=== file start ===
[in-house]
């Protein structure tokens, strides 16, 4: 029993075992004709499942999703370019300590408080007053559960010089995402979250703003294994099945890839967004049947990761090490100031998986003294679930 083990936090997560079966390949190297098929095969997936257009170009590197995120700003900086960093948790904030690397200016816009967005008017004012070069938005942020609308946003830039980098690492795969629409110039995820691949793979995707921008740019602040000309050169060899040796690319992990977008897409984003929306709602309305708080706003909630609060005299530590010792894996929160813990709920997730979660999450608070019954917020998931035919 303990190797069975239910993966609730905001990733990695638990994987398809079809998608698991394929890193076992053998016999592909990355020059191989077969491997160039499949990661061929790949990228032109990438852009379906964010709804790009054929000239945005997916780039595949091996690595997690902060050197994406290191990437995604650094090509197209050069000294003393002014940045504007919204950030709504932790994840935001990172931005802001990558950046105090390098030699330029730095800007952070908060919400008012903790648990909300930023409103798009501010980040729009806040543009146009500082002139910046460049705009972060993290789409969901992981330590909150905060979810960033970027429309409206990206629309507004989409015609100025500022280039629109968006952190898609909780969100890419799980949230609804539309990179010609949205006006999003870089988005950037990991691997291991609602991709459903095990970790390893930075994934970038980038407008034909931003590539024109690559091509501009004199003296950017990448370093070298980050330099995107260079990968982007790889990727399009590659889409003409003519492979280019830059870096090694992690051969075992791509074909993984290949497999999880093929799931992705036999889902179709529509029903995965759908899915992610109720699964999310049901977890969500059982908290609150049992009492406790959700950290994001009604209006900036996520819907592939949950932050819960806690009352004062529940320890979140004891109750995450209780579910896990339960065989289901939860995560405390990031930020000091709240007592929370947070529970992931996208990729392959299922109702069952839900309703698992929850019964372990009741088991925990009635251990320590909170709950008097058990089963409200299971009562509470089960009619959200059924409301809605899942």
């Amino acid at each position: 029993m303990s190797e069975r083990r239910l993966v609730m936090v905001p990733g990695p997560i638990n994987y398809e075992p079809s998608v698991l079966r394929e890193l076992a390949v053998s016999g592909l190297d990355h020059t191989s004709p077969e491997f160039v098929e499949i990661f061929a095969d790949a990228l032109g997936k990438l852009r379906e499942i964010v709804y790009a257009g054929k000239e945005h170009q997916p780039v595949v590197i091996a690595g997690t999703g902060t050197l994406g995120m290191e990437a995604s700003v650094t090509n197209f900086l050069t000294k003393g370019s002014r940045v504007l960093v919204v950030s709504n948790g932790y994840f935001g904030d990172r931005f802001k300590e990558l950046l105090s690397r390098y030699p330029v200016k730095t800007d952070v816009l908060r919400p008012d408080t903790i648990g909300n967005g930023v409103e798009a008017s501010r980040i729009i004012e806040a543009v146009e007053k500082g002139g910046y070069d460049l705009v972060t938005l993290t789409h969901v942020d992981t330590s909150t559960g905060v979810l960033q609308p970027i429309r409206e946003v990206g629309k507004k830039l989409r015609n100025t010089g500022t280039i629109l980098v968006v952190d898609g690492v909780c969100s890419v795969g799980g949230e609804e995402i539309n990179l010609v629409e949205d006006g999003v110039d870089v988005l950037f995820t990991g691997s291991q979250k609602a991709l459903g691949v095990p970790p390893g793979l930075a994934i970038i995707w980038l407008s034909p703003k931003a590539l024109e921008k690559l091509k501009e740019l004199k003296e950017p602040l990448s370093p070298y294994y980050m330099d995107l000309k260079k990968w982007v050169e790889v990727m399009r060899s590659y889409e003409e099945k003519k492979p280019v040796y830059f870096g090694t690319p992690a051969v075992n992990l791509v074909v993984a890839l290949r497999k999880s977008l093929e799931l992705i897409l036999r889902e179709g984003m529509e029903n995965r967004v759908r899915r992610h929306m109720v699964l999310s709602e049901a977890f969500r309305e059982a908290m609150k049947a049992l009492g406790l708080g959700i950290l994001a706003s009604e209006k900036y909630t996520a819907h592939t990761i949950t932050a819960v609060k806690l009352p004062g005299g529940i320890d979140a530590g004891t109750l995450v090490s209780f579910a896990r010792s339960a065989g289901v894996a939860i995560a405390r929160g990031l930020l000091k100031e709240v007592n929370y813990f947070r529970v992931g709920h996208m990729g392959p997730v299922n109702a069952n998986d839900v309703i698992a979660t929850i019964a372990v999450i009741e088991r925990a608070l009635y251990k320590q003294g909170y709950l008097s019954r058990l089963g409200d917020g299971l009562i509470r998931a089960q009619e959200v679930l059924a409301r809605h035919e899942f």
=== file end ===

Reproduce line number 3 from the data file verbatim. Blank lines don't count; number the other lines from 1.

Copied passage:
């Amino acid at each position: 029993m303990s190797e069975r083990r239910l993966v609730m936090v905001p990733g990695p997560i638990n994987y398809e075992p079809s998608v698991l079966r394929e890193l076992a390949v053998s016999g592909l190297d990355h020059t191989s004709p077969e491997f160039v098929e499949i990661f061929a095969d790949a990228l032109g997936k990438l852009r379906e499942i964010v709804y790009a257009g054929k000239e945005h170009q997916p780039v595949v590197i091996a690595g997690t999703g902060t050197l994406g995120m290191e990437a995604s700003v650094t090509n197209f900086l050069t000294k003393g370019s002014r940045v504007l960093v919204v950030s709504n948790g932790y994840f935001g904030d990172r931005f802001k300590e990558l950046l105090s690397r390098y030699p330029v200016k730095t800007d952070v816009l908060r919400p008012d408080t903790i648990g909300n967005g930023v409103e798009a008017s501010r980040i729009i004012e806040a543009v146009e007053k500082g002139g910046y070069d460049l705009v972060t938005l993290t789409h969901v942020d992981t330590s909150t559960g905060v979810l960033q609308p970027i429309r409206e946003v990206g629309k507004k830039l989409r015609n100025t010089g500022t280039i629109l980098v968006v952190d898609g690492v909780c969100s890419v795969g799980g949230e609804e995402i539309n990179l010609v629409e949205d006006g999003v110039d870089v988005l950037f995820t990991g691997s291991q979250k609602a991709l459903g691949v095990p970790p390893g793979l930075a994934i970038i995707w980038l407008s034909p703003k931003a590539l024109e921008k690559l091509k501009e740019l004199k003296e950017p602040l990448s370093p070298y294994y980050m330099d995107l000309k260079k990968w982007v050169e790889v990727m399009r060899s590659y889409e003409e099945k003519k492979p280019v040796y830059f870096g090694t690319p992690a051969v075992n992990l791509v074909v993984a890839l290949r497999k999880s977008l093929e799931l992705i897409l036999r889902e179709g984003m529509e029903n995965r967004v759908r899915r992610h929306m109720v699964l999310s709602e049901a977890f969500r309305e059982a908290m609150k049947a049992l009492g406790l708080g959700i950290l994001a706003s009604e209006k900036y909630t996520a819907h592939t990761i949950t932050a819960v609060k806690l009352p004062g005299g529940i320890d979140a530590g004891t109750l995450v090490s209780f579910a896990r010792s339960a065989g289901v894996a939860i995560a405390r929160g990031l930020l000091k100031e709240v007592n929370y813990f947070r529970v992931g709920h996208m990729g392959p997730v299922n109702a069952n998986d839900v309703i698992a979660t929850i019964a372990v999450i009741e088991r925990a608070l009635y251990k320590q003294g909170y709950l008097s019954r058990l089963g409200d917020g299971l009562i509470r998931a089960q009619e959200v679930l059924a409301r809605h035919e899942f």